- Srivastava RK, Srivastava AR, Korsmeyer SJ, Nesterova M, Cho- Chung YS, Longo DL: Involvement of microtubules in the regulation of Bcl2 phosphorylation and apoptosis through cyclic AMP-dependent protein kinase. Mol Cell Biol. 1998, 18: 3509-3517.View ArticlePubMedPubMed CentralGoogle Scholar
- Catz SD, Johnson JL: BCL-2 in prostate cancer: a minireview. Apoptosis. 2003, 8 (1): 29-37. 10.1023/A:1021692801278.View ArticlePubMedGoogle Scholar
- Koo JW, Han JS, Kim JJ: Selective neurotoxic lesions of basolateraland central nuclei of the amygdala produce differential effects on fearconditioning. J Neurosci. 2004, 24: 7654-7662. 10.1523/JNEUROSCI.1644-04.2004.View ArticlePubMedGoogle Scholar
- Lee YJ, Shacter E: Oxidative stress inhibits apoptosis in human lymphoma cells. J BiolChem. 1999, 274 (28): 19792-19798.Google Scholar
- Jouad H, Haloui M, Rhiouani H, El Hilaly J, Eddouks M: Ethnobotanical survey of medicinal plants used for the treatment of diabetes, cardiac and renal diseases in the North centre region of Morocco (Fez–Boulemane). J Ethnopharmacol. 2001, 77 (2–3): 175-182.View ArticlePubMedGoogle Scholar
- Belayachi L, Aceves-Luquero C, Merghoub N, Bakri Y, Fernández de Mattos S, Amzazi S, Villalonga P: Screening of North African Medicinal Plant Extracts for Cytotoxic Activity against Tumor Cell Lines, European. J of Med Plants. 2013, 3 (3): 310-332.Google Scholar
- Droin N, Guéry L, Benikhlef N, Solary E: Targeting apoptosis proteins in hematological malignancies. Cancer Lett. 2013, 332 (2): 325-334. 10.1016/j.canlet.2011.06.016.View ArticlePubMedGoogle Scholar
- Zhu H, Huang M, Yang F, Chen Y, Miao ZH, Qian XH, Xu YF, Qin YX, Luo HB, Shen X, Geng MY, Cai YJ, Ding J: R16, a novel amonafide analogue, induces apoptosis and G2-M arrest via poisoning topoisomerase II. Mol Cancer Ther. 2007, 6 (2): 484-495. 10.1158/1535-7163.MCT-06-0584.View ArticlePubMedGoogle Scholar
- Cai Y, Lu J, Miao Z, Lin L, Ding J: Reactive oxygen species contribute to cellkilling and P-glycoprotein downregulation by salvicine in multidrug resistant K562/A02 cells. Cancer Biol Ther. 2007, 6 (11): 1794-1799. 10.4161/cbt.6.11.4860.View ArticlePubMedGoogle Scholar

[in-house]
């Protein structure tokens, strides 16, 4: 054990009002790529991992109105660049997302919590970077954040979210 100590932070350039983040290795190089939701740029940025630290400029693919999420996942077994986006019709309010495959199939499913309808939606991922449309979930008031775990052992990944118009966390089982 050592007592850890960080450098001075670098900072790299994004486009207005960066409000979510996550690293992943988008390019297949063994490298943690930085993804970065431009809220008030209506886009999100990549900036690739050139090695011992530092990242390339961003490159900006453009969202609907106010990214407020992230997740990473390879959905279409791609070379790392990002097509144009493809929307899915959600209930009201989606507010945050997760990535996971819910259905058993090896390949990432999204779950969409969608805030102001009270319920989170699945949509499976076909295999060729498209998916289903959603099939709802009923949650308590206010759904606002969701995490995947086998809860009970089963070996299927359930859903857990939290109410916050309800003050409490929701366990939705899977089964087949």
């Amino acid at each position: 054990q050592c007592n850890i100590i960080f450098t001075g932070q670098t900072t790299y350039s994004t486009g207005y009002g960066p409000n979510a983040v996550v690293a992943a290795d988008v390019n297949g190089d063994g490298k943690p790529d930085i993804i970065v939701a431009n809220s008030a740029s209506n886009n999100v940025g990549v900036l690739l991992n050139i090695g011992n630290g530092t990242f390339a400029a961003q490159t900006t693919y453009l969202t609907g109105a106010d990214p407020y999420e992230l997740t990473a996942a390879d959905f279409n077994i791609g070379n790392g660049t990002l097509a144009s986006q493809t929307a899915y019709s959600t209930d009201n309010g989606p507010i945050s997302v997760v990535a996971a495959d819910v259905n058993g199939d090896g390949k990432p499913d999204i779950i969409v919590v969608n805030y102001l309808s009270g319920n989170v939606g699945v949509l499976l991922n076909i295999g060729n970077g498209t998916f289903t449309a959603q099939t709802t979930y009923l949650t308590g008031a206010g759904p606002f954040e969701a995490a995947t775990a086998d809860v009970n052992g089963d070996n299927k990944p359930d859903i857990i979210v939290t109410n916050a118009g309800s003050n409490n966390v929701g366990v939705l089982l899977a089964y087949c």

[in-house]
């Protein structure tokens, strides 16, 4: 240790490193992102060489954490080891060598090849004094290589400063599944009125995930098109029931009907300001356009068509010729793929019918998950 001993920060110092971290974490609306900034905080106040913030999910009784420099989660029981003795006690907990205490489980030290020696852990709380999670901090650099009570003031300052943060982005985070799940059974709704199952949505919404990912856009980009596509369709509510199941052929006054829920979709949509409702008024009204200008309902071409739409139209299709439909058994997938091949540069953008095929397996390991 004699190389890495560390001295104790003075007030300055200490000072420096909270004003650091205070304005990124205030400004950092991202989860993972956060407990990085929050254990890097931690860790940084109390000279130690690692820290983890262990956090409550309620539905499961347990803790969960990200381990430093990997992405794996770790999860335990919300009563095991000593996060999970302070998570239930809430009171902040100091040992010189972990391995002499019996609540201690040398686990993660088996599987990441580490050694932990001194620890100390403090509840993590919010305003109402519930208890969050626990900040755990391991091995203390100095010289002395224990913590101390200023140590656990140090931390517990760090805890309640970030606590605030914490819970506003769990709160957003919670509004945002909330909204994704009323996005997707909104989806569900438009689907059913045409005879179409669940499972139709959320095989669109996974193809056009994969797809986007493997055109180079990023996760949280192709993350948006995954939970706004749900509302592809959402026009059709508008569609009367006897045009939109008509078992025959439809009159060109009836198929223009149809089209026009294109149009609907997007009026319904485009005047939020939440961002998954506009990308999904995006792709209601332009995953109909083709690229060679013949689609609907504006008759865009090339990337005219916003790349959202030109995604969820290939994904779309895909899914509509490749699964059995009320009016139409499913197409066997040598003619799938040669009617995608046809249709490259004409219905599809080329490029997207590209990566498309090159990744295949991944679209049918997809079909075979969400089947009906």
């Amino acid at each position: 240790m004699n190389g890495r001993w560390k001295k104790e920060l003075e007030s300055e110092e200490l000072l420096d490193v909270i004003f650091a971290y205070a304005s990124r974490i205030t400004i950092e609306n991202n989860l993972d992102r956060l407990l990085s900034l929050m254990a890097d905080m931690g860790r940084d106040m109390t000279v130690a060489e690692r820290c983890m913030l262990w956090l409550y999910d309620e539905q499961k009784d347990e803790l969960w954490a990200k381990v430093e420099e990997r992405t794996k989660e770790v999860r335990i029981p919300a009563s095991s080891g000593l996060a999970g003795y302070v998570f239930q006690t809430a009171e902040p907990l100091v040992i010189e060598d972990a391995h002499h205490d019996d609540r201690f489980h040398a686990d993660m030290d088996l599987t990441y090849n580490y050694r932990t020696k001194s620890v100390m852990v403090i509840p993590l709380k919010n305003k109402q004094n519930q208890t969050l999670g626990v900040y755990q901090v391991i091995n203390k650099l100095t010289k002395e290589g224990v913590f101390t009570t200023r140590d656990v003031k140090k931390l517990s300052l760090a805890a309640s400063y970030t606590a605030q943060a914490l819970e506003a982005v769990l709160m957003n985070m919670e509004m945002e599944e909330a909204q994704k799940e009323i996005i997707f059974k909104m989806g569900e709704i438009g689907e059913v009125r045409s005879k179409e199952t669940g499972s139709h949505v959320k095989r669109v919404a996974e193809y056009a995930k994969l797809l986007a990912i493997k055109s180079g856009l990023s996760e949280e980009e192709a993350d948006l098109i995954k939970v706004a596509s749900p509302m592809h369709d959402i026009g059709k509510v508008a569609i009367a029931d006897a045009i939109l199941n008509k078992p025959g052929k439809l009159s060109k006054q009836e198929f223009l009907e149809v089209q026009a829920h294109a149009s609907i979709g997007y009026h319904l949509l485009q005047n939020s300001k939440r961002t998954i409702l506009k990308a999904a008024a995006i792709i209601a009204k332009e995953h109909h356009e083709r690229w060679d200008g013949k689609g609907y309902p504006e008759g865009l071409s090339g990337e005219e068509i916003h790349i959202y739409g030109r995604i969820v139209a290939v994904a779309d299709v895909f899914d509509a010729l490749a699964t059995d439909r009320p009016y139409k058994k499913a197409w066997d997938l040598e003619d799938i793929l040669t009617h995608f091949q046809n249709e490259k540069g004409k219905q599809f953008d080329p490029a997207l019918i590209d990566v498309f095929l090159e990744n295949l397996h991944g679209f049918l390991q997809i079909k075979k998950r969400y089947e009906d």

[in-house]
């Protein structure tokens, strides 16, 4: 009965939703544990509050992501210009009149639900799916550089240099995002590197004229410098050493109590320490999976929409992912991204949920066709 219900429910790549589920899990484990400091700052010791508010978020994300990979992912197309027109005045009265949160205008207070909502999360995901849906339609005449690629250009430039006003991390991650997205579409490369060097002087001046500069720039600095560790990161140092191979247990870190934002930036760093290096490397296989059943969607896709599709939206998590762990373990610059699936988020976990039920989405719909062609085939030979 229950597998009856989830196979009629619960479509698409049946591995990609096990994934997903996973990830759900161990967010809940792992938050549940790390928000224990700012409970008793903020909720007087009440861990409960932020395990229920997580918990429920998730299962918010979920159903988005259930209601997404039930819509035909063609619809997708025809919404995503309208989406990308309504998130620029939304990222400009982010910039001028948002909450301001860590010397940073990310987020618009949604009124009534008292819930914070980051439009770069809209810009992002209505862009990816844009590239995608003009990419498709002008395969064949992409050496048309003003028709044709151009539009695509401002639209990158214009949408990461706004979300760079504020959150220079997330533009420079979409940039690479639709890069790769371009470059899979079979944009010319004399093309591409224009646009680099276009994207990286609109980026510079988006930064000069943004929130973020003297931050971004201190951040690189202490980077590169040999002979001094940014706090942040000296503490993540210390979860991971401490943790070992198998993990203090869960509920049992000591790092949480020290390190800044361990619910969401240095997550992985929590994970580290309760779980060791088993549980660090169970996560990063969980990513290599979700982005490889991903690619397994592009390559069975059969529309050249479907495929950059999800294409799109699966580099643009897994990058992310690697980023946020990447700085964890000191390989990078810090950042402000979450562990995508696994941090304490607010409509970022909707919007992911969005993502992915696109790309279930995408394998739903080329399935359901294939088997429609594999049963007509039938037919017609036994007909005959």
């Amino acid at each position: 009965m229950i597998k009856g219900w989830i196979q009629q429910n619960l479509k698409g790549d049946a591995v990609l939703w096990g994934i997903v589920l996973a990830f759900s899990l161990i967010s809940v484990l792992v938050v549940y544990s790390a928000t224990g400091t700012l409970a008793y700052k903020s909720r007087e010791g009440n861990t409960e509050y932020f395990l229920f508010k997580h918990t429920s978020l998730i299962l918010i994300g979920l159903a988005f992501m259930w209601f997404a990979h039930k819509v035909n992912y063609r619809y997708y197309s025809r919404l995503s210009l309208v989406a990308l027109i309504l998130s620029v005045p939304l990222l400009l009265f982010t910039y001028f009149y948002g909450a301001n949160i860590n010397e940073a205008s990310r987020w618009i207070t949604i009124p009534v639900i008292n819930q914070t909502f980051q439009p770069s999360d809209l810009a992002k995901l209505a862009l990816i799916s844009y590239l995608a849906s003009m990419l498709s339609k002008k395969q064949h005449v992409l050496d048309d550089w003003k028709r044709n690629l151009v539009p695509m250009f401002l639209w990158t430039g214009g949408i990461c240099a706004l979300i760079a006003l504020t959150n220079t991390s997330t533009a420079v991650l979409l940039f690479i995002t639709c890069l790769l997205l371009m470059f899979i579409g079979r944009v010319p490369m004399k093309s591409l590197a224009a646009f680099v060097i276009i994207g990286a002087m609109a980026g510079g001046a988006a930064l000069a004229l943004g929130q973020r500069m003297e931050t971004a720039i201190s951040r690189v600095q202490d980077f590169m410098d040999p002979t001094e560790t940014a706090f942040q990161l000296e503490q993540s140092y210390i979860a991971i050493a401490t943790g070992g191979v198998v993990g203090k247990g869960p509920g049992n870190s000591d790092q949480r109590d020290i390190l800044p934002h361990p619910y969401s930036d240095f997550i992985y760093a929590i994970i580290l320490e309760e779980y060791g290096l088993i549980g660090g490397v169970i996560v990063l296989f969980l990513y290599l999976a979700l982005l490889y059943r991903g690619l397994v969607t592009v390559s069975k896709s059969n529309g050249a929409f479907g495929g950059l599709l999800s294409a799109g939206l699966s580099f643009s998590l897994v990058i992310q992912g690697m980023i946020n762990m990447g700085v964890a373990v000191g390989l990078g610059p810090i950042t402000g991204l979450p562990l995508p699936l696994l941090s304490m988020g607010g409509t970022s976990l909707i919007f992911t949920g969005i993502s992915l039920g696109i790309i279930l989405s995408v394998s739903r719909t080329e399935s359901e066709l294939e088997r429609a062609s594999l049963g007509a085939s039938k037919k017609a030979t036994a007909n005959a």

- Norbury CJ, Zhivotovsky B: DNA damage-induced apoptosis. Oncogene. 2004, 23 (16): 2797-2808. 10.1038/sj.onc.1207532.View ArticlePubMedGoogle Scholar
- Ljungman M: The DNA damage response–repair or despair?. Environ Mol Mutagen. 2010, 51 (8–9): 879-889.View ArticlePubMedGoogle Scholar
- Dickey JS, Redon CE, Nakamura AJ, Baird BJ, Sedelnikova OA, Bonner WM: Chapter 273: stress and γ-H2AX. Handbook of Cell Signaling (Second Edition). Edited by: Bradshaw RA, Dennis EA. 2010, San Diego: Academic Press, 2273-2282.View ArticleGoogle Scholar
- Hsu YL, Chia CC, Chen PJ, Huang SE, Huang SC, Kuo PL: Shallot and licorice constituent isoliquiritigenin arrests cell cycle progression and induces apoptosis through the induction of ATM/p53 and initiation of the mitochondrialsystem in human cervical carcinoma HeLa cells. Mol Nutr Food Res. 2009, 53 (7): 826-835. 10.1002/mnfr.200800288.View ArticlePubMedGoogle Scholar
- Kantari C, Walczak H: Caspase-8 and Bid, Caught in the act between death receptors and mitochondria, BiochimicaetBiophysicaActa (BBA). Mole Cell Res. 2011, 1813 (4): 558-563. ISSN 0167-4889Google Scholar
- Le-Niculescu H, Bonfoco E, Kasuya Y, Claret FX, Green DR, Karin M: Withdrawal of survival factorsresults in activation of the JNK pathway in neuronal cells leading to Fas Ligand induction and cell death. Mol Cell Biol. 1999, 19: 751-763.View ArticlePubMedPubMed CentralGoogle Scholar
- Mansouri A, Ridgway LD, Korapati AL, Zhang Q, Tian L, Yet W: Sustained activation of JNK/p38 MAPK pathways in response to cisplatin leads to Fas ligand induction and cell death in ovarian carcinoma cells. J of Biol Chem. 2003, 278: 19245-19256. 10.1074/jbc.M208134200.View ArticleGoogle Scholar
- Chiung-Huei P, Tsui-Hwa T, Chien-Ning H, Shu-Ping H, Chau-Jong W: Apoptosis induced by penta-acetyl geniposide in C6 glioma cells is associated with JNK activation and Fas ligand induction. Toxicol Appl Pharmacol. 2005, 202 (2): 172-179. 10.1016/j.taap.2004.06.016.View ArticleGoogle Scholar
- Lai CS, Mas RH, Nair NK, Mansor SM, Navaratnam V: Chemical constituents and in vitro anticancer activity of Typhoniumflagelliforme (Araceae). J Ethnopharmacol. 2010, 127 (2): 486-494. 10.1016/j.jep.2009.10.009.View ArticlePubMedGoogle Scholar
- Malek SNA, Shin SK, Wahab NA, Yaacob H: Cytotoxic components of Pereskiableo (Kunth) DC. (Cactaceae) leaves. Molecules. 2009, 14: 1713-1724. 10.3390/molecules14051713.View ArticlePubMedGoogle Scholar
- The pre-publication history for this paper can be accessed here:http://www.biomedcentral.com/1472-6882/14/38/prepub
This article is published under license to BioMed Central Ltd. This is an Open Access article distributed under the terms of the Creative Commons Attribution License (http://creativecommons.org/licenses/by/2.0), which permits unrestricted use, distribution, and reproduction in any medium, provided the original work is properly cited. The Creative Commons Public Domain Dedication waiver (http://creativecommons.org/publicdomain/zero/1.0/) applies to the data made available in this article, unless otherwise stated.